Diversity marketing must become the norm

Posted on Written by Wanda Kenton Smith
Wanda Kenton Smith

Over the past 15 years (often in marketing columns appearing here) I’ve tried desperately to convince industry brass that we must focus on diversity markets outside our traditional white demographic.

I’ve cited impressive statistics about the economic horsepower and financial clout of the women’s market, the African-American, Hispanic and Asian markets, the gay and lesbian markets — heck, even the gazillion-dollar kids’ market. Often I have felt like a voice in the wilderness — that too few others were sensing the seismic population shift happening right under our feet.

And now, after all these years, I’m smiling. Finally, finally, finally: Industry leadership has seen the light. And guess what. It’s not white. It’s brown. It’s black. It’s yellow. The U.S. melting pot is no longer the lily-white market we have been pursuing so vigorously.

I read the signs years ago, proclaimed by demographers much wiser than I. It seemed clear that the day of demographic upheaval was coming. And now, revelation is quickly becoming reality.

Beware if you’re still practicing the old-time religion that worships the 25- to 54-year-old white god. Although that demographic hasn’t died, it is both aging and shrinking. Now is the time to embrace the truth and respond to the shifting demographics or take an early retirement before it is foisted on you.

At the recent Miami International Boat Show I sat in three meetings and heard a bevy of reports about the Grow Boating Summit outcomes and directives. Yes, there are a few very exciting initiatives, and all are needed and welcomed. But the fact that diversity marketing is one of them gives me immense personal satisfaction.

National Marine Manufacturers Association president Thom Dammrich shared some positive news about the numbers of Hispanic, African-American and Asian households with incomes over $50,000, $75,000 and $100,000 that are well within our income targets. He said a Grow Boating diversity committee task force is in the works and will soon begin tackling this topic.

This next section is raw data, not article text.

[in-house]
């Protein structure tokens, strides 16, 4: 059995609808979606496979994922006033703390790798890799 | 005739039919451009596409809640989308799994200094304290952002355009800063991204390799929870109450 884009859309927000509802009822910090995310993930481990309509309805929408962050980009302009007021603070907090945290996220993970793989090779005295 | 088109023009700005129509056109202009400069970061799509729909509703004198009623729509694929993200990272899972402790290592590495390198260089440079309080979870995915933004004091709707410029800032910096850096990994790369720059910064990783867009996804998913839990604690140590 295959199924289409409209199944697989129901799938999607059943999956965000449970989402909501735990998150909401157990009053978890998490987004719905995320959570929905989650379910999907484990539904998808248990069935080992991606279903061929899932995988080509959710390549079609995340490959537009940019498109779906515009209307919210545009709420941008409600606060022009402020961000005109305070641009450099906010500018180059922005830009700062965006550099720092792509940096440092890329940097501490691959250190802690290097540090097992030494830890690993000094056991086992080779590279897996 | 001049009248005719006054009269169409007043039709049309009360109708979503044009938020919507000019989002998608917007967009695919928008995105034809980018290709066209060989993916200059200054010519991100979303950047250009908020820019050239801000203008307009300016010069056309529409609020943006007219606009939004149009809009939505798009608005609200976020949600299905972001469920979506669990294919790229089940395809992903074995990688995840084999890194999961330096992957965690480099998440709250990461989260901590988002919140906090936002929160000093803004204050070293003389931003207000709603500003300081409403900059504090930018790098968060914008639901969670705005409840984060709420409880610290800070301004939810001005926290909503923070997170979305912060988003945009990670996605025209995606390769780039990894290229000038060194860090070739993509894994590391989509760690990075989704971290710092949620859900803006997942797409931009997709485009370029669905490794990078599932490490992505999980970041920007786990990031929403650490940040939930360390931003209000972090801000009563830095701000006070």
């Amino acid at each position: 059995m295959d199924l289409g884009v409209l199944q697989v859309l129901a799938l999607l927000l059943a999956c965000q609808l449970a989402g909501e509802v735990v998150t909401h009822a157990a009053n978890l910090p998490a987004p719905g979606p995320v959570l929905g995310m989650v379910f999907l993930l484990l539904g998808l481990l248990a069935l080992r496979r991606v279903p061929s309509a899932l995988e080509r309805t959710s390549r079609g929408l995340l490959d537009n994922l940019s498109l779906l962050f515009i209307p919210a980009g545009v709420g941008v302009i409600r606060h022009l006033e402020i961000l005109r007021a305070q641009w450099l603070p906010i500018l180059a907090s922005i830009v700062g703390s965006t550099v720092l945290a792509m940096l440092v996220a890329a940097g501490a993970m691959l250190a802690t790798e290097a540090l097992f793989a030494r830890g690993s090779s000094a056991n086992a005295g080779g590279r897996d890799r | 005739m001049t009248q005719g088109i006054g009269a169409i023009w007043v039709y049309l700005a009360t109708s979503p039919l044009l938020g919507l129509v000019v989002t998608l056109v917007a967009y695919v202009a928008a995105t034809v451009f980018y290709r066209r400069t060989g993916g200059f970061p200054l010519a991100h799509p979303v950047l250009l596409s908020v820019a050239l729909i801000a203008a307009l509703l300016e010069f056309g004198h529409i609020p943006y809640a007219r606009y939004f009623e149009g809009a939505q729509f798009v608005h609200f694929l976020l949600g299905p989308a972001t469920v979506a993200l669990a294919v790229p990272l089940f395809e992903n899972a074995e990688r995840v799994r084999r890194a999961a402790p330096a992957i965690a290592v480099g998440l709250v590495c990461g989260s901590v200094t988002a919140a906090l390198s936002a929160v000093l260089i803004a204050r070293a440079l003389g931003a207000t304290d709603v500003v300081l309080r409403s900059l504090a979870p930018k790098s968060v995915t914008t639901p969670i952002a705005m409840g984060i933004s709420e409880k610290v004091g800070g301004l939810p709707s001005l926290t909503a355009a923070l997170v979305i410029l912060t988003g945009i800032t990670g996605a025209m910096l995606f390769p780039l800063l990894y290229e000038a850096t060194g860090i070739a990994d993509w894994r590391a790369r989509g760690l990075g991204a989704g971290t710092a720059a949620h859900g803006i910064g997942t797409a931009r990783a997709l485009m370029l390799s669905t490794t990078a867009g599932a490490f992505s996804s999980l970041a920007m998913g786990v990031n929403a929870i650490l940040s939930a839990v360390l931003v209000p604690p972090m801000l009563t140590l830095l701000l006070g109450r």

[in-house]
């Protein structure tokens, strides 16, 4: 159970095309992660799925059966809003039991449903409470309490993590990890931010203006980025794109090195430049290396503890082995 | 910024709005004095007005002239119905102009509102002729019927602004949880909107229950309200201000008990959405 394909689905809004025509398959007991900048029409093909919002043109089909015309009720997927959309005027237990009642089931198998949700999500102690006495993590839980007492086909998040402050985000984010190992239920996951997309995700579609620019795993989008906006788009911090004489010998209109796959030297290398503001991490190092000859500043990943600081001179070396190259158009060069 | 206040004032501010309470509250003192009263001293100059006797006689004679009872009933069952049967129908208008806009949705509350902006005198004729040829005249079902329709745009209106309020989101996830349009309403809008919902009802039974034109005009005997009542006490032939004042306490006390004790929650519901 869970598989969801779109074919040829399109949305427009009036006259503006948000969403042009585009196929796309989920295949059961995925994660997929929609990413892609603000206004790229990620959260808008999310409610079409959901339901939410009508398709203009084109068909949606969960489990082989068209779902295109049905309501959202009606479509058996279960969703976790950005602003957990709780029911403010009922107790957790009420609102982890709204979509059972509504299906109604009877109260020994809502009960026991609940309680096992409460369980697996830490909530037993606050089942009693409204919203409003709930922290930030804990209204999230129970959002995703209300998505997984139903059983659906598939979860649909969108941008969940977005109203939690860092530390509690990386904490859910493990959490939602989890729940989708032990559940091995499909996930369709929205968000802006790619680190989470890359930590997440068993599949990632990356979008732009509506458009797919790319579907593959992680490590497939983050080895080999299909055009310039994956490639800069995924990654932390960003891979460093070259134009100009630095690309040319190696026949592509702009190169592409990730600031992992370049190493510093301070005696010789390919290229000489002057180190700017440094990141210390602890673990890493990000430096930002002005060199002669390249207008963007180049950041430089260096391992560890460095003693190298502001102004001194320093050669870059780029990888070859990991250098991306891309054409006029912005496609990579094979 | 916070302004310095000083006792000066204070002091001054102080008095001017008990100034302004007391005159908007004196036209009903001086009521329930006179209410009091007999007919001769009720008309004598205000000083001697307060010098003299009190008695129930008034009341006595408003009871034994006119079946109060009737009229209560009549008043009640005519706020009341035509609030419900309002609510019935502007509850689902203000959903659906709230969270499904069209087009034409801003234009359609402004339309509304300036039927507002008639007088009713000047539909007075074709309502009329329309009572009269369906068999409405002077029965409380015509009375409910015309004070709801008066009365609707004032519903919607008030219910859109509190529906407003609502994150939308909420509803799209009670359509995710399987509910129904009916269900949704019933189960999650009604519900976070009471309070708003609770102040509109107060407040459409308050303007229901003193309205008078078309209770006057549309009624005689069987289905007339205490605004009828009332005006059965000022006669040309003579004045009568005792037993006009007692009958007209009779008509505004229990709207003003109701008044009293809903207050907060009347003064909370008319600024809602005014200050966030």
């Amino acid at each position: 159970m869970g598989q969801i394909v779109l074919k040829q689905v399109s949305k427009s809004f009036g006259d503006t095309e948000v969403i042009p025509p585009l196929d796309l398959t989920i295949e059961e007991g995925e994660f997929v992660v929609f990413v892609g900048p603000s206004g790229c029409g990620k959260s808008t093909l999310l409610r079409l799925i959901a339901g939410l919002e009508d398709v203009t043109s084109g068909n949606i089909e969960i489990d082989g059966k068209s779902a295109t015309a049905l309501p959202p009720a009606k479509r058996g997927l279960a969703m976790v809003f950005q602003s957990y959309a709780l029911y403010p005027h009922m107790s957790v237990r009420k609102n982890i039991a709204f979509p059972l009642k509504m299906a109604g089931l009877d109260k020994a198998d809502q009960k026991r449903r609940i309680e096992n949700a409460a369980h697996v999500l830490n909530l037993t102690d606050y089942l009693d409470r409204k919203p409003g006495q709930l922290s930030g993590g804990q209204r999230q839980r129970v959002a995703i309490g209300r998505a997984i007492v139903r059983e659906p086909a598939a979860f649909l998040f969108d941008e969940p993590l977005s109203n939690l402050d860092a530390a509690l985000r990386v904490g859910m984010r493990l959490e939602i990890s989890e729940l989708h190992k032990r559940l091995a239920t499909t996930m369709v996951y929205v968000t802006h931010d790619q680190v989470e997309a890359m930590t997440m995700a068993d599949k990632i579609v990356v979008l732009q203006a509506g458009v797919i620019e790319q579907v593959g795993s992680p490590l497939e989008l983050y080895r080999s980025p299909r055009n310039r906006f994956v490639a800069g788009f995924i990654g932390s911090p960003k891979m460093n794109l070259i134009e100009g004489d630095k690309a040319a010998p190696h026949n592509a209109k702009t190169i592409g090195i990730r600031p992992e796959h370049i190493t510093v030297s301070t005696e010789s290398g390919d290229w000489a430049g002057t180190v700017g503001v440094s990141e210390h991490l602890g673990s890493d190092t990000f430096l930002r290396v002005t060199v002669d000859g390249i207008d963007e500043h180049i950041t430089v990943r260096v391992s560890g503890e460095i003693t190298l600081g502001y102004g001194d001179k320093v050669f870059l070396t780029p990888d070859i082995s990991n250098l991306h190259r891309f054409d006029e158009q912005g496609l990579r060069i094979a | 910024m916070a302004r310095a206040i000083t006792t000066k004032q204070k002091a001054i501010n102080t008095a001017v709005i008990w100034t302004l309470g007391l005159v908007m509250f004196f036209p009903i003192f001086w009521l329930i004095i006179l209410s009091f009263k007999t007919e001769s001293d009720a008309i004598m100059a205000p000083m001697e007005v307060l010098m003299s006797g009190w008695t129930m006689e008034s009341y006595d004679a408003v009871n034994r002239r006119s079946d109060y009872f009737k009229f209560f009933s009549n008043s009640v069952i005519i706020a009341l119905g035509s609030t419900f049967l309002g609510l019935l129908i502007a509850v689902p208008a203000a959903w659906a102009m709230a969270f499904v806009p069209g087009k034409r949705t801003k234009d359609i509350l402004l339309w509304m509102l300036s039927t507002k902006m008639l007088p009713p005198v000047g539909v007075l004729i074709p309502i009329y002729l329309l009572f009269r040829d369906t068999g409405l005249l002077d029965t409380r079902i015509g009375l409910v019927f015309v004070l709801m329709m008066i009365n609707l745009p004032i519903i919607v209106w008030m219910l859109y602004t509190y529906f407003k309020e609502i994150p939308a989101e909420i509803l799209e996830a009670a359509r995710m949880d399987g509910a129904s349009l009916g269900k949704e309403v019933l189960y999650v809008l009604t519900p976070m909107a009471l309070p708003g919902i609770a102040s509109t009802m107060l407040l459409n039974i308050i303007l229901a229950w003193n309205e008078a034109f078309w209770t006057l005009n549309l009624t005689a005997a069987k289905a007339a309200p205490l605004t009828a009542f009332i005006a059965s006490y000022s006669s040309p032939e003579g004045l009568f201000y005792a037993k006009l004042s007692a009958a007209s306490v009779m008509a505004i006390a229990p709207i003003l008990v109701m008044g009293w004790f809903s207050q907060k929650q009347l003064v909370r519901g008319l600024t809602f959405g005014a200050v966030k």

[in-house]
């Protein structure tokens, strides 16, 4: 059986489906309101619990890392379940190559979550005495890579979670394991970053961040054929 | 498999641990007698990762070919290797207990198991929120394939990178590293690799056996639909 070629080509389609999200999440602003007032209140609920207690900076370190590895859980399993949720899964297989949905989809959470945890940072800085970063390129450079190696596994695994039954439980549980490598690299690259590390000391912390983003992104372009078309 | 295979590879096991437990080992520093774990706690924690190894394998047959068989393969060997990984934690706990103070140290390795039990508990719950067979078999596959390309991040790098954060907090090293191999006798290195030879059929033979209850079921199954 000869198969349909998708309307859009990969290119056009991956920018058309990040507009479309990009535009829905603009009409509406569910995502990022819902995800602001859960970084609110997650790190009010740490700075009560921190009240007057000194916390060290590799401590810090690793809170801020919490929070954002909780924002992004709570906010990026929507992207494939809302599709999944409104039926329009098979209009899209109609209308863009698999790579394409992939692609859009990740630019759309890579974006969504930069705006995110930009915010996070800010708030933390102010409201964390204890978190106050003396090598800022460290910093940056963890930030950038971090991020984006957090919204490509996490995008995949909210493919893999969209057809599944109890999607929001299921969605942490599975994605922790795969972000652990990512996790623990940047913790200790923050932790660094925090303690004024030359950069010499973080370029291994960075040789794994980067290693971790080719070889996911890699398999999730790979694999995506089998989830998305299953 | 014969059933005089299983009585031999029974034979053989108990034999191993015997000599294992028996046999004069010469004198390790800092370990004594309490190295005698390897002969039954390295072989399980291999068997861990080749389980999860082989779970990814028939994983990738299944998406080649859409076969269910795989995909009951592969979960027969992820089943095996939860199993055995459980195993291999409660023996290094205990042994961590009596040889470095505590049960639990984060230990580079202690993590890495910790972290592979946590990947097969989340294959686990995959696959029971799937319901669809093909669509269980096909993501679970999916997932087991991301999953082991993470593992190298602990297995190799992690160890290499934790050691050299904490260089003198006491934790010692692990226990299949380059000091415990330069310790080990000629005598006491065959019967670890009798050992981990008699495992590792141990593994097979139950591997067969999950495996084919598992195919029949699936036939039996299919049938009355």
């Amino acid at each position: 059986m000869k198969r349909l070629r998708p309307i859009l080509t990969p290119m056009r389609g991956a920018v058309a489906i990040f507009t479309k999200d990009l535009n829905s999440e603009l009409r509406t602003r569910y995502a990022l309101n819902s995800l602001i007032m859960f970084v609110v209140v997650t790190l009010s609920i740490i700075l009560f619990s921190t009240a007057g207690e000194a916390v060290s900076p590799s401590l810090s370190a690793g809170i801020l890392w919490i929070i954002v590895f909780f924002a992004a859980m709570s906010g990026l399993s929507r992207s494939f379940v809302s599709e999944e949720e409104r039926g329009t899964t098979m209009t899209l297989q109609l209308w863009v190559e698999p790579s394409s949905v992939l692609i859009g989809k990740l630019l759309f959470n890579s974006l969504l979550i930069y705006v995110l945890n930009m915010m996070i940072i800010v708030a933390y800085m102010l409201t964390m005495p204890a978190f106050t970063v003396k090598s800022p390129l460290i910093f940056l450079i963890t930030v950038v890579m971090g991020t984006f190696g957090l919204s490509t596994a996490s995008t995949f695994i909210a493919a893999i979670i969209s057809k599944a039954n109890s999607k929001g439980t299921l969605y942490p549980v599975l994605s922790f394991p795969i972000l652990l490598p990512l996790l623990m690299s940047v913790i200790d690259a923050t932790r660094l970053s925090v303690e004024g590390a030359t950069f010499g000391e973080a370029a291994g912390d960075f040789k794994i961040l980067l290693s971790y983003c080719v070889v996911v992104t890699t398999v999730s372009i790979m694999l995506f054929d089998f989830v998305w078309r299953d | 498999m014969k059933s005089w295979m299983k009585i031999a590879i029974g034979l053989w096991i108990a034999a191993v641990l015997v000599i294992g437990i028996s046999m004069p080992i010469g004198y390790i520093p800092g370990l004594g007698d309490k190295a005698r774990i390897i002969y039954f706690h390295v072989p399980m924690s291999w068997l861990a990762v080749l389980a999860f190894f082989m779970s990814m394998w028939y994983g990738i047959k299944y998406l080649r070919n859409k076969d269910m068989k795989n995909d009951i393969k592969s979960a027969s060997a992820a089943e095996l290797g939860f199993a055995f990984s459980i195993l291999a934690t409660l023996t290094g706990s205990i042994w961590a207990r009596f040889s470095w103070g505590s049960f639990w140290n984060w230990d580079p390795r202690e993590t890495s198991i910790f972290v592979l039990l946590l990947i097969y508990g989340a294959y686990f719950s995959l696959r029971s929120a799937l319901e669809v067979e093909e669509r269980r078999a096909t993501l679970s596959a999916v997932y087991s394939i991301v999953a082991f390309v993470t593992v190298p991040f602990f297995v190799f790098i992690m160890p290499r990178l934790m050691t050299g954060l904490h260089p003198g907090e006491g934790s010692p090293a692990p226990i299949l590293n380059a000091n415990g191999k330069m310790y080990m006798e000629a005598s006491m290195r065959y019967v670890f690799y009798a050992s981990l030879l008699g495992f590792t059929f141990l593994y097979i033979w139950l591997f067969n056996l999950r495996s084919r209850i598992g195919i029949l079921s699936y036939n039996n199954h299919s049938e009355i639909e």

Because of my passion for the subject, I felt compelled to put my own skin in the game, so I’ve volunteered my help. It’s one thing to talk the talk, but something entirely different to walk the walk. I’m excited to get involved and to become an integral part of the team that develops a diversity-marketing plan for our industry.

Speaking of the future, just what is it you envision in your crystal ball? I hope you get the picture that half of our population will soon be Hispanics/Latinos, Asians and African-Americans. The minorities are quickly eclipsing the majority, with growth spurts that demand attention and deserve respect.

During the past year, IBEX and organizers of the Marine Dealer Conference & Expo hosted former U.S. Census Bureau director Steve H. Murdock. I applaud the organizers of both events for having the foresight to bring in an expert of that caliber to address diversity and demographic shifts.

I attended the MDCE seminar, and, honestly, you could have heard a pin drop as Murdock revealed the statistics and the trends. Many were hearing this for the first time, and appeared amazed — or perhaps they just realized the enormity of the ramifications for our businesses and our country.

For example, Murdock pointed out that the Hispanic population over the age of 18 grew 45 percent between 2005 and 2010, and now comprises 16 percent of our population. This notable demographic statistic was closely followed by growth of 17 percent in African-Americans over the age of 18, who now constitute 14 percent of our population.

In addition, the Asian-American population has surged 46 percent. Here’s the bombshell: By the year 2050, non-Hispanic whites will be the minority in this country. Please reread that last sentence to make absolutely sure it sinks in.

If you accept these statistics, you have no choice but to conclude that it is no longer business as usual in the boating industry. If the economic shakeup of the past four years hasn’t taught us that lesson, the fast-changing face and composition of the country surely will.

If you live in a multicultural community already or if yours is on the brink of becoming one, I suggest that you adopt a whole new positive mindset when it comes to your marketing and prepare yourself and your staff for an exciting new world of opportunity ahead. Truly, your future depends on it.

It’s an understatement that we have much to learn. We’re already trailing other discretionary and recreational industries that “got it” earlier and have poised themselves to capitalize on these shifts and opportunities. However, we can examine best-case studies and practices from other industries and retailers and extrapolate findings to help us.

When I was pioneering my early marine-marketing-to-women efforts, I studied the strategies and successes of the automotive and motorcycle industries. I consulted with women’s market leaders, including marketing executives from Ford and Harley-Davidson, as well as authors and other experts in this niche. They willingly opened up and shared.